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Multilateral Tariff Cooperation During the Formation of Customs Unions

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  • Bagwell, K.
  • Staiger, R.W.

Abstract

We study the implications of customs union formation for multilperation. We model copperation in multilateral trade policy as self-enforcing, in that it involves balancing the current gains from deviating unilaterally from an agreed-upon trade policy against the future losses from forfeiting the benefits of multilateral cooperation that such a unilateral defection would imply. The early stages of the process union formation are shown to alter this dynamic incentive constraint in a way that leads to a temporary "honeymoon" for liberal multilateral trade policies. We find, however, that the harmony between customs unions and multilateral liberalization is temporary: Eventually, as the full impact of the emerging customs union becomes felt, a less favorable balance between current and future conditions reemerges, and the liberal multilateral polices of the honeymoon phase cannot be sustained. We argue that this is compatible with the evolving implications of the formation of the European Community customs union for the ability to sustain liberal multilateral trade policies under the General Agreement on Tariffs and Trade.
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Suggested Citation

  • Bagwell, K. & Staiger, R.W., 1994. "Multilateral Tariff Cooperation During the Formation of Customs Unions," Working papers 9404, Wisconsin Madison - Social Systems.
  • Handle: RePEc:att:wimass:9404
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    References listed on IDEAS

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    1. Bagwell, Kyle & Staiger, Robert W., 1997. "Multilateral tariff cooperation during the formation of customs unions," Journal of International Economics, Elsevier, vol. 42(1-2), pages 91-123, February.
    2. Bond, E.W. & Syropoulos, C., 1993. "Trading Blocs and the Sustainability of Inte-regional Cooperation," Papers 5-93-3, Pennsylvania State - Department of Economics.
    3. Bagwell, Kyle & Staiger, Robert W, 1997. "Multilateral Tariff Cooperation during the Formation of Free Trade Areas," International Economic Review, Department of Economics, University of Pennsylvania and Osaka University Institute of Social and Economic Research Association, vol. 38(2), pages 291-319, May.
    4. Kowalczyk, Carsten & Sjostrom, Tomas, 1994. "Bringing GATT into the Core," Economica, London School of Economics and Political Science, vol. 61(243), pages 301-317, August.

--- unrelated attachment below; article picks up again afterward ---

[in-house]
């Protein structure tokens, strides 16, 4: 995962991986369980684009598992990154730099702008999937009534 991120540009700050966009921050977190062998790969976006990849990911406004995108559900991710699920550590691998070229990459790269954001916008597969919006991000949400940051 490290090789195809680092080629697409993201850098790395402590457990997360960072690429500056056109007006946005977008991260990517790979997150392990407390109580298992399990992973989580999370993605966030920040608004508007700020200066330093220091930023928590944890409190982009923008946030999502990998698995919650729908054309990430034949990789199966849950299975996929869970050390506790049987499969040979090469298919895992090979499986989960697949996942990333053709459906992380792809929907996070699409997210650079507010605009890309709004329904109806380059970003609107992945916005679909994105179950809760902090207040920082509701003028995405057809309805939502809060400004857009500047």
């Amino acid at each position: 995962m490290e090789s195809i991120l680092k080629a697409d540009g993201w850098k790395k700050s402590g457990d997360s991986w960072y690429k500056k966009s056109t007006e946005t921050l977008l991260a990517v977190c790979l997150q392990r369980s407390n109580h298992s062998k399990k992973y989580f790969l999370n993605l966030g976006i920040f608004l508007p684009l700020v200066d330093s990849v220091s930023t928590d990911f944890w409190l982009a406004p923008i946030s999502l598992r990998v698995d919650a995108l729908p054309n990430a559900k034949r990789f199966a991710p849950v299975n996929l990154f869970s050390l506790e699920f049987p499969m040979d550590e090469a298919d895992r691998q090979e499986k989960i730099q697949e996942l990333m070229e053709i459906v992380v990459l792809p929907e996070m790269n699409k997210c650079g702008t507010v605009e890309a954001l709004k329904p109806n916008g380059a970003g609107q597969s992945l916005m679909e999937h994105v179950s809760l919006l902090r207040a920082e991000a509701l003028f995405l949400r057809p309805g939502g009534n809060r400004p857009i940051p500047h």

5. Bond, E.W. & Syropoulos, C., 1993. "Trading Blocs and the Sustainability of Inte-regional Cooperation," Papers 5-93-3, Pennsylvania State - Department of Economics.
    6. Bagwell, K. & Staiger, R.W., 1996. "Reciprocal Trade Liberalization," Working papers 9602, Wisconsin Madison - Social Systems.
    7. Anne O. Krueger, 1993. "Free Trade Agreements as Protectionist Devices: Rules of Origin," NBER Working Papers 4352, National Bureau of Economic Research, Inc.
    8. Levy, Philip I, 1997. "A Political-Economic Analysis of Free-Trade Agreements," American Economic Review, American Economic Association, vol. 87(4), pages 506-519, September.
    9. Bond, E.W. & Syropoulos, C., 1993. "Optimality and Stability of Regional Trading Blocs," Papers 5-93-2, Pennsylvania State - Department of Economics.
    10. Bond, E.W. & Syropoulos, C., 1993. "Optimality and Stability of Regional Trading Blocs," Papers 5-93-2, Pennsylvania State - Department of Economics.
    11. Bond, Eric W. & Syropoulos, Constantinos, 1996. "The size of trading blocs Market power and world welfare effects," Journal of International Economics, Elsevier, vol. 40(3-4), pages 411-437, May.
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    13. Arndt, Sven W, 1969. "Customs Union and the Theory of Tariffs," American Economic Review, American Economic Association, vol. 59(1), pages 108-118, March.
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    More about this item

    Keywords

    customs unions ; trade policy;

    JEL classification:

    • F1 - International Economics - - Trade
    • F2 - International Economics - - International Factor Movements and International Business

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